There is no doubt that Mole and Thomas had tremendous creativity flowing through their brains to conceive of the project and then envision what it would look like before they started. Beyond that, there was also a remarkable ability related to logistics. It’s difficult to get thousands of people to stand in straight lines. For this project, they had to get thousands of people to dress appropriately and then stand in a specific spot that was rarely in a logical place from an earthbound observer. Only someone perched high above could see the rationale behind the placements. It is difficult to ascertain just exactly how long each photograph took to create.
Naturally, snapping the shutter wasn’t the issue but the time it took to get everyone in place. Imagine if you were the first guy. You might be standing in the same place for hours. These photos were generally taken in the summer months so the participants had to be fed and watered and also allowed to find restroom facilities. Everyone involved had to have great patience. Perhaps the military was the only organization that would be able to pull such an effort off. Their soldiers had discipline and had the sheer numbers necessary.
There are so many photos available, that it is impossible to show each one individually. So, I”ve added a bunch of thumbnails so that you can click on each one to see a better view of that image. Curiously, it’s difficult to find much reliable biographical information on Arthur Mole. Wikipedia is not really a realiable source but even that entry is relatively small. Although Mole died in 1983, I suppose that its fitting that we don’t know much about the man because an artist tends to tell his story through his work.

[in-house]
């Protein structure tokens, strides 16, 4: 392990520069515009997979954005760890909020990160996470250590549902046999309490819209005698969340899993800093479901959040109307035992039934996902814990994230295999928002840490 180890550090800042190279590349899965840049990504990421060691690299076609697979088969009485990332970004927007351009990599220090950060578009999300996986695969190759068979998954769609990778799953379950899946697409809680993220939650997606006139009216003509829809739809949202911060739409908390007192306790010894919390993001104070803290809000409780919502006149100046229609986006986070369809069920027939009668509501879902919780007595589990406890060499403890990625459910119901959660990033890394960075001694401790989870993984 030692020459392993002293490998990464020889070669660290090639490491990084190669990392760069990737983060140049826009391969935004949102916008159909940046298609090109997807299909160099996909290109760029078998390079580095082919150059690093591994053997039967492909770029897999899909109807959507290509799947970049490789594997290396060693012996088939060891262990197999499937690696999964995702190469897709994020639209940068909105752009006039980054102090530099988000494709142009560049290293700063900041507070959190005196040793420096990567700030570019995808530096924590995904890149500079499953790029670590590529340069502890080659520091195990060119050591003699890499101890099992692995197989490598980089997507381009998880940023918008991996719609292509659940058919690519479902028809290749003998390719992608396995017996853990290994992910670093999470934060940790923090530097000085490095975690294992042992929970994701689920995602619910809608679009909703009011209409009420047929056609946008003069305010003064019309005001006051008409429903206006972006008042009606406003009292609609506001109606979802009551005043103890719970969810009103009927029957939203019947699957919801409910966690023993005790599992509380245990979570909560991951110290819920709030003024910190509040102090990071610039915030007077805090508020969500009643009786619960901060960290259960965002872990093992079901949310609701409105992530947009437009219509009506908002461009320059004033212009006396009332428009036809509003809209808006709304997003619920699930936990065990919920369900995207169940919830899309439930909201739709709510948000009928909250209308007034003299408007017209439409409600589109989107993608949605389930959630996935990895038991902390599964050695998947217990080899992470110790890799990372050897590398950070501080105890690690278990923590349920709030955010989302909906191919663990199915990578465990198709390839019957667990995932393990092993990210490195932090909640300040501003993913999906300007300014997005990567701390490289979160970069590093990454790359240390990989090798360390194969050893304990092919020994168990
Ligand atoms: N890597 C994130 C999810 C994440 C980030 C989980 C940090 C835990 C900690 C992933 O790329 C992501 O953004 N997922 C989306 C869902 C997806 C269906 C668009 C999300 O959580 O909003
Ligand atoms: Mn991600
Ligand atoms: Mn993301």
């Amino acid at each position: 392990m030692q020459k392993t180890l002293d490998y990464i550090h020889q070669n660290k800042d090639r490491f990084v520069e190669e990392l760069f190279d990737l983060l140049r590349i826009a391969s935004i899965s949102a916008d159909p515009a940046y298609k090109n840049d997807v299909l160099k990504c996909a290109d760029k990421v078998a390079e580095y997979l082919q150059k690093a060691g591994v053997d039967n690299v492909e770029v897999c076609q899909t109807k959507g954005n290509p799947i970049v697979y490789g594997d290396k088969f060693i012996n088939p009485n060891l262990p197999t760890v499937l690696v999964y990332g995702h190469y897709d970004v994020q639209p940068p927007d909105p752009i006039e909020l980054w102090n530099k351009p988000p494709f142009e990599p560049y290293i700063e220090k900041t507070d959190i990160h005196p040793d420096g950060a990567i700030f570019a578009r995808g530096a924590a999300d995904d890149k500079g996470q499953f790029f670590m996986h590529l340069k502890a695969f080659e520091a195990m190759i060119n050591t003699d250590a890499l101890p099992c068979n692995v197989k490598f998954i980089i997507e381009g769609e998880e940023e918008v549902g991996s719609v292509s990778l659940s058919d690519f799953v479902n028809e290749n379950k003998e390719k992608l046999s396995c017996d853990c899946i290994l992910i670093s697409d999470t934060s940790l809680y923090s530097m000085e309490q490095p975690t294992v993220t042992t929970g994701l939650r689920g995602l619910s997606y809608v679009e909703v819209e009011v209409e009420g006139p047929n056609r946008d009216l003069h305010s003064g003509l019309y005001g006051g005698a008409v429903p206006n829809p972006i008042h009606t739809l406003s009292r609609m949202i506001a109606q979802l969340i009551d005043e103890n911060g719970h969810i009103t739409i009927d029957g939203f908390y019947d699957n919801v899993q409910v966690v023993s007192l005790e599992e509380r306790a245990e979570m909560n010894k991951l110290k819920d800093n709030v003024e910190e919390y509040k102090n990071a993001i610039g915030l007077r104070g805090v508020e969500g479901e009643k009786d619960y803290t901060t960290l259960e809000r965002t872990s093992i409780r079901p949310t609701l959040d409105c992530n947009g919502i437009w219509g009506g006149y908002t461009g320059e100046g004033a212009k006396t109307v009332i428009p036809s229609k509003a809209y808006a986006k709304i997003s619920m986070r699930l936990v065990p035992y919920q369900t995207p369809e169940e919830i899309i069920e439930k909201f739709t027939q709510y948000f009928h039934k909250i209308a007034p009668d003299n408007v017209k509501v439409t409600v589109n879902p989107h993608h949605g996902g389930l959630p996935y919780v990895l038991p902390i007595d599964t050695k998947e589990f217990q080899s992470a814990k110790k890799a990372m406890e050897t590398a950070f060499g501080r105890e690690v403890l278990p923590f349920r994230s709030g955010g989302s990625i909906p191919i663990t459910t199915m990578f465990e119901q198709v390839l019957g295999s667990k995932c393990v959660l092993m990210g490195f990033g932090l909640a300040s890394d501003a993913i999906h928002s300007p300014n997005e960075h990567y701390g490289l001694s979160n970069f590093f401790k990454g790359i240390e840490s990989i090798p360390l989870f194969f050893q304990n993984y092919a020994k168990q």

So, while there is not much text regarding Arthur Mole, the images he left behind will last forever. One might say that his work is a living legacy to the United States, but then again, one might say that it’s a living legacy to a creative genius whose story must be quite interesting, yet, seems to take a backseat to his legacy of art. I suppose he’d probably like it that way.
Weather Bottom Line: I fully expected Friday to be a warm and humid day. As of this writing, it was exactly that. However, in the middle of the day some strong storms popped up in the western part of the viewing area around Dubois county. I wasn’t surprised by the scattered thunderstorms or that they could individually drop heavy rain and feature some strong winds. What did surprise me was the time of the day. What this indicates to me is that we obviosly have a very unstable environment and that there are little upper disturbances coming through flow. These disturbances are so small that its difficult to pinpoint as to timing or location.